Pelvic Osteotomy for DDH
- See: DDH:
- Indications for Treatment:
- age: pelvic osteotomies are usually performed between ages 3-8 years;
- in children > 3 years, open reduction, femoral shortening, & acetabular redirection will provide concentric reduction, will reduce AVN, & will achieve a functional range of motion;
- some will even consider pelvic osteotomy in children as young as 2 years of age;
- after 8 years of age consider salvage osteotomy since in older children there is little potential for remodeling & natural history of untreated dislocation is probably better than surgical correction;
- see natural history of DDH;
- w/ bilateral dislocation, there is probably little benefit to osteotomy after the age of 5-6 years;
- exception is the ganz osteotomy which is indicated for residual dysplasia in adolescents and young adults;
- femoral head subluxation after reduction;
- failure of acetabular development;
- osteotomies should be done when DDH results in more acetabular pathology than femoral pathology (increased acetabular index);
- DDH changes on the femoral side should be treated w/ femoral osteotomies;
- complete and incomplete transiliac osteotomies:
- complete osteotomies: Salter1, Steel2, and Sutherland and Greenfield;
- PreOp Requirements:
- sufficient articular cartilage;
- if CT scan shows that congruence cannot be achieved by acetabular redirection or femoral varus derotation osteotomy, then consider salvage procedure;
- satisfactory ROM;
- congruent reduction w/ femoral head concentrically seataed in dysplastic acetabulum must be achieved prior to osteotomy;
- increased acetabular index;
- failure of lateral acetabular ossification;
- false lateral view:
- assesses anterior coverage of the femoral head.
- obtained with the patient standing with the affected hip on the cassette, the ipsilateral foot parallel to the cassette, and the pelvis rotated 65 degrees from the plane of the cassette;
- The anterior center edge angle in Lequesne's false profile view: interrater correlation, dependence on pelvic tilt and correlation to anterior acetabular coverage in the sagital plane. A cadaver study
- Anatomical and radiological correlation of Lequesne's "false profile".
- Early results of the Bernese periacetabular osteotomy: the learning curve at an academic medical center
- Clinical and radiographic assessment of the young adult with symptomatic hip dysplasia
- Surgical Options:
- salter osteotomy (single innominate osteotomy):
- steele triple innominate osteotomy:
- indicated for children w/ DDH who have immobile symphysis pubis (over the age of 6-8 yrs);
- in addition to an osteotomy from the ASIS to the notch (as in the salter osteotomy), there is also osteotomies of the inferior and superior pubic rami (which allows rotation);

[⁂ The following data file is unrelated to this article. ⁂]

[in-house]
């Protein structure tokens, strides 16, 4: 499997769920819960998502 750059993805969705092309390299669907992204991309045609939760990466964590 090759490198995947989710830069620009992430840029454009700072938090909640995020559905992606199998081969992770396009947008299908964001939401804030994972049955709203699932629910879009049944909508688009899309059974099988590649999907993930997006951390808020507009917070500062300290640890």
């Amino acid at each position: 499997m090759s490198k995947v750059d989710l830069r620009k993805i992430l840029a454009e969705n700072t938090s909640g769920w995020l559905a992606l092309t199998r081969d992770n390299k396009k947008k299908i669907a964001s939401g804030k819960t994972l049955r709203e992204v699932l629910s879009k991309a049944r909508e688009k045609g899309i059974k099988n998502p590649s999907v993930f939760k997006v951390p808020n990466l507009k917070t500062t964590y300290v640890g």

- this osteotomy tends to create a large deformity in the ischium which can lead to non union;
- requires three separate incisions;
- pemberton osteotomy:
- incomplete transiliac osteotomy is that described by Pemberton;
- osteotomy starts approximately 10 to 15 mm above the AIIS, procedes posteriorly, and ends at the level of the ilioischial limb of the triradiate cartilage (halfway between the sciatic notch and the posterior acetabular rim)
- osteotomy may hinge at the triradiate cartilage and / or at the symphysis pubis;
- spherical acetabular osteotomy:
- ganz osteotomy:
- ref: Pelvic Osteotomy Techniques and Comparative Effects on Biomechanics of the Hip: A Kinematic Study
- Salvage Pelvic Osteotomies:
- include Shelf & Chiari osteotomies;
- patients older than 8 years (or younger patients w/ bilateral CDH) may not benefit from reduction since acetabulum has no little of remodeling;
- for severely incongruous & unstable hip joints;
- need to ensure that hip is incongruent on both AP and Lateral views;
- alteranative procedures:
- if posterior-inferior portion of the acetabulum is normal it may be rotated superiorly in order to improve joint congruenty;
- chiari osteotomy:
- in this osteotomy, cortical bone graft is applied to anterolateral aspect of the ilium between the indirect head of the rectus and the capsule;
- relationship of the femoral head to the true acetabulum is not changed;
- acetabular roof is extended laterally, posteriorly, or anteriorly, either by graft or by turning distally over femoral head acetabular roof and part of the lateral cortex of the ilium superior to it;
- main indication:
- aspherical dysplastic joint which is too deformed for reconstructive acetabular realignment but is not deformed enough to necessitate a chiari osteotomy;
- requires an intact labrum;
- performed through an anterior approach
Dome osteotomy of the pelvis for osteoarthritis secondary to hip dysplasia. An over five-year follow-up study.
Pelvic displacement osteotomy for chronic hip dislocation in myelodysplasia.
A combination pelvic osteotomy for acetabular dysplasia in children.
Rotational acetabular osteotomy for the dysplastic hip.
Triple osteotomy of the pelvis. A review of 51 cases.
Rotational acetabular osteotomy for the severely dysplastic hip in the adolescent and adult.
A new periacetabular osteotomy for the treatment of hip dysplasias. Technique and preliminary results.
Factors influencing the results of acetabuloplasty in children.
Osteotomy of the hip in children: posterior approach.
The hip-shelf procedure. A long-term evaluation.
Pericapsular osteotomy of the ilium for treatment of congenital subluxation and dislocation of the hip.
Periacetabular and intertrochanteric osteotomy for the treatment of osteoarthrosis in dysplastic hips.
Surgical Correction of Residual Hip Dysplasia in Two Pediatric Age-Groups
A New Minimally Invasive Transsartorial Approach for Periacetabular Osteotomy
Pemberton Osteotomy for Acetabular Dysplasia.
Original Text by Clifford R. Wheeless, III, MD.
Last updated by Data Trace Staff on Monday, August 13, 2012 11:33 am